The Cost of Plastic Bags

AM38GT Man looking at bill in grocery store. Image shot 2007. Exact date unknown.

By: John de Koeyer | Writer

December 15, 2016

California’s passage of Proposition 67 on November 8th, which requires retailers to no longer provide free single use plastic bags.  According to the California Voter’s Guide the law requires a minimum of 10 cents for each paper or thick plastic bag for carry out of goods from retailers.  

The proposition passed  with 53.3% (7,228,9000 votes) of Californians voted yes and 46.7 % (6,340,322 votes) voted no. Orange County was one of the 34 counties that voted no on 67 with 56.9% (661,419 votes). Counties like San Francisco, San Diego, and Monterey voted overwhelmingly yes on the proposition.

The change was effective immediately upon the voter approval of the proposition and seemed to catch consumers off guard. Senior Blue Engelking said that the week of the election, “[I] went to Albertsons and filled my cart and checked out as normal and realized that the law was effective already,” leaving his and many consumers with a choice of paying 10 to up to 15 cents per plastic bag. Engelking was faced with the choice that many consumers find themselves, “Filling your own bag with the goods, or carting them out freestyle and loading them into the trunk.”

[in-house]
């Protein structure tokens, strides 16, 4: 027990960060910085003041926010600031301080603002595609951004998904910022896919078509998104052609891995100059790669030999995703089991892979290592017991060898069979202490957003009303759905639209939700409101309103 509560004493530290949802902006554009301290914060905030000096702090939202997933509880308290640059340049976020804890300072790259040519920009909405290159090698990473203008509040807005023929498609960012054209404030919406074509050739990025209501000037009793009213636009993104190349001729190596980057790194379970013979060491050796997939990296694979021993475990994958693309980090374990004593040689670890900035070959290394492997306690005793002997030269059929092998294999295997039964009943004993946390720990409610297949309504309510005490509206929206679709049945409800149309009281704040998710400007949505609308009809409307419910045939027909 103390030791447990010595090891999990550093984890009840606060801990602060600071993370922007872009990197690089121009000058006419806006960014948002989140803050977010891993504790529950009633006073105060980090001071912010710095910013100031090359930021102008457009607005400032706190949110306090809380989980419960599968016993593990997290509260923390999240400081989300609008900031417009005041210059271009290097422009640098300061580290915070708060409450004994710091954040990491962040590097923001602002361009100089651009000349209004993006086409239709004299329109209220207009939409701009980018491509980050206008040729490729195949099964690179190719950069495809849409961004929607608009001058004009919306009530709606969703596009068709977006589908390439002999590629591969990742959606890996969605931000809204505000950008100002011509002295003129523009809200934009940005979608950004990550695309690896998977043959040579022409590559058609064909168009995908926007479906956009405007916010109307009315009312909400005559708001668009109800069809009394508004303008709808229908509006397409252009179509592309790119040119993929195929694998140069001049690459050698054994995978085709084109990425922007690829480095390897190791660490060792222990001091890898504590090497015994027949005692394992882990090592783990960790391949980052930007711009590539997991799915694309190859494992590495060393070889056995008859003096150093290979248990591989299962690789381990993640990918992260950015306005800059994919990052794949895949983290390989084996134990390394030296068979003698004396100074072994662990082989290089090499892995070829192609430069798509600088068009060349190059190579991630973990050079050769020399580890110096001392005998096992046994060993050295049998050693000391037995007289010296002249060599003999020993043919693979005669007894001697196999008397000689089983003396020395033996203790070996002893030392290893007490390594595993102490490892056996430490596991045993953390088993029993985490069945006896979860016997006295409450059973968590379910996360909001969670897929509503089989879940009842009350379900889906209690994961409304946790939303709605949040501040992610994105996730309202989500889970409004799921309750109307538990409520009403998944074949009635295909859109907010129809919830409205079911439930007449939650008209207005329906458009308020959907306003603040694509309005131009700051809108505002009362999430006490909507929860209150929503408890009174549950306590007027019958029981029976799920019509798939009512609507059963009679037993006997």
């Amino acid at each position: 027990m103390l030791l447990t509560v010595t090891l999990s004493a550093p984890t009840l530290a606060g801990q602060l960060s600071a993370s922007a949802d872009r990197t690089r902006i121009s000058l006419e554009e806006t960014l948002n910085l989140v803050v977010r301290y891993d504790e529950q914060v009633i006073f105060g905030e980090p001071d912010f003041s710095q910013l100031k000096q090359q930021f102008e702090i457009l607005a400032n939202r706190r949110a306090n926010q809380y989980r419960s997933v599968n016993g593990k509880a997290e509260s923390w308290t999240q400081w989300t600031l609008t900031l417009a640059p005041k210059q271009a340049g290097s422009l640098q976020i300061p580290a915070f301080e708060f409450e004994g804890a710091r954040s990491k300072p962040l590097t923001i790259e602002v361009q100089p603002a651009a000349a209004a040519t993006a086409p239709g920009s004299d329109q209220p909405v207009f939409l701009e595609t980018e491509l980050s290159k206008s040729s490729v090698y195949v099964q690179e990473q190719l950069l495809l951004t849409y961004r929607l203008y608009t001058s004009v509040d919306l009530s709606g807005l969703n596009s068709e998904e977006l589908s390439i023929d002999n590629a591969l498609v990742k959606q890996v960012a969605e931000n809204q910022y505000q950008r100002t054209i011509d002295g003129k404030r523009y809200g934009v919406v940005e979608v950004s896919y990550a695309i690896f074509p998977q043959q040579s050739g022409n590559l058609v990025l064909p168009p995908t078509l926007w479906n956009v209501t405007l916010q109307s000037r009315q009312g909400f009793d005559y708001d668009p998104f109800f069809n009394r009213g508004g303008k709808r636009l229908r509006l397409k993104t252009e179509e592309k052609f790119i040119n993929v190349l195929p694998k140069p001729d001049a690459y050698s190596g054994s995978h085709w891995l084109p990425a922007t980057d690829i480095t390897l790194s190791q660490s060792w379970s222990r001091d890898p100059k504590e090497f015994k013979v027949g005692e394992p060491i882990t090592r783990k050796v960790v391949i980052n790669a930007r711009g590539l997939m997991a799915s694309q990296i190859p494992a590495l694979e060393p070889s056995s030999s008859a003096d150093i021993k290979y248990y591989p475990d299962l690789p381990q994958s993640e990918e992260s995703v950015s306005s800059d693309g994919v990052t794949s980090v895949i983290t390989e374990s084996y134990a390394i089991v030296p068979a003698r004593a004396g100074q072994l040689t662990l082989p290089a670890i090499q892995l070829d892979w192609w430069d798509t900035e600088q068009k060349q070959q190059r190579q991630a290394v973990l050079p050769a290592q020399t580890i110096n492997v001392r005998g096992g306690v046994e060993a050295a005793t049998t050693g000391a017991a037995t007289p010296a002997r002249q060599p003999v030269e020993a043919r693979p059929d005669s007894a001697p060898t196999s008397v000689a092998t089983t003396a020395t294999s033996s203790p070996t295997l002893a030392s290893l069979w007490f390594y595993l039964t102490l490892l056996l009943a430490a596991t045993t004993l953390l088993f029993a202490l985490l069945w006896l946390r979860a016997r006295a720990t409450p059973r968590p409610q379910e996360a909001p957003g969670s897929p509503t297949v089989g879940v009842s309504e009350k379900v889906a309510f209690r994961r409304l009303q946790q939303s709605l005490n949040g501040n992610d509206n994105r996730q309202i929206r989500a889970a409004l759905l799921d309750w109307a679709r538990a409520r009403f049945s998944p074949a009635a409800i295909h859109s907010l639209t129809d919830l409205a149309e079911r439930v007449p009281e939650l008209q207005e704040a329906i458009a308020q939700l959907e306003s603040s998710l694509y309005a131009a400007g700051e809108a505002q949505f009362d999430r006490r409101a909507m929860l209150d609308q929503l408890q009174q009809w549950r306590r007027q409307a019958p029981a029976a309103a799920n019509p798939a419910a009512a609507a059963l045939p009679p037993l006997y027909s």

Prior to the 1980’s most consumers carried out their groceries in paper bags before the plastic bags became the norm and as well as a new source for litter. The new law is intended to reduce the littering of plastic bags in beaches and parks and the addition of the bags to the landfill where these materials do not easily decompose. This law will encourage shoppers to bring their own canvas bags to the store or resist the urge to use plastic bags at all. Overall, the goal was to put price on plastic bags to relieve the cost they have on the environment. 

Opposition to the new law was generally funded by four large out-of-state plastic bag companies, according to the California’s Voter Guide. They cite that not one penny goes to the environmental protection programs. Also, the no campaign claims that the grocery store companies will profit of about $300 million from these bags but if people stop buying them, this will be considerably less.

People seemed to be immediately impacted by this new law, more than others in recent memory. Senior Justin Flotho indicated that he was “kind of shocked” that the bags were available so soon after the election. Since then, his family remembered to put the canvas shopping bags back into their car “only about half the time” in the past month, thereby forcing him to purchase the bags at Ralphs. He admitted that the purchase requirement will “likely help [him] remember to bring [his] own bags.”  

To learn more about this new law affecting Californians, check out:

5 Comments on The Cost of Plastic Bags

  1. It’s good to charge for bags to save the environment but at the same time when people spend to much money the ten cents add to the amount which is more spending.

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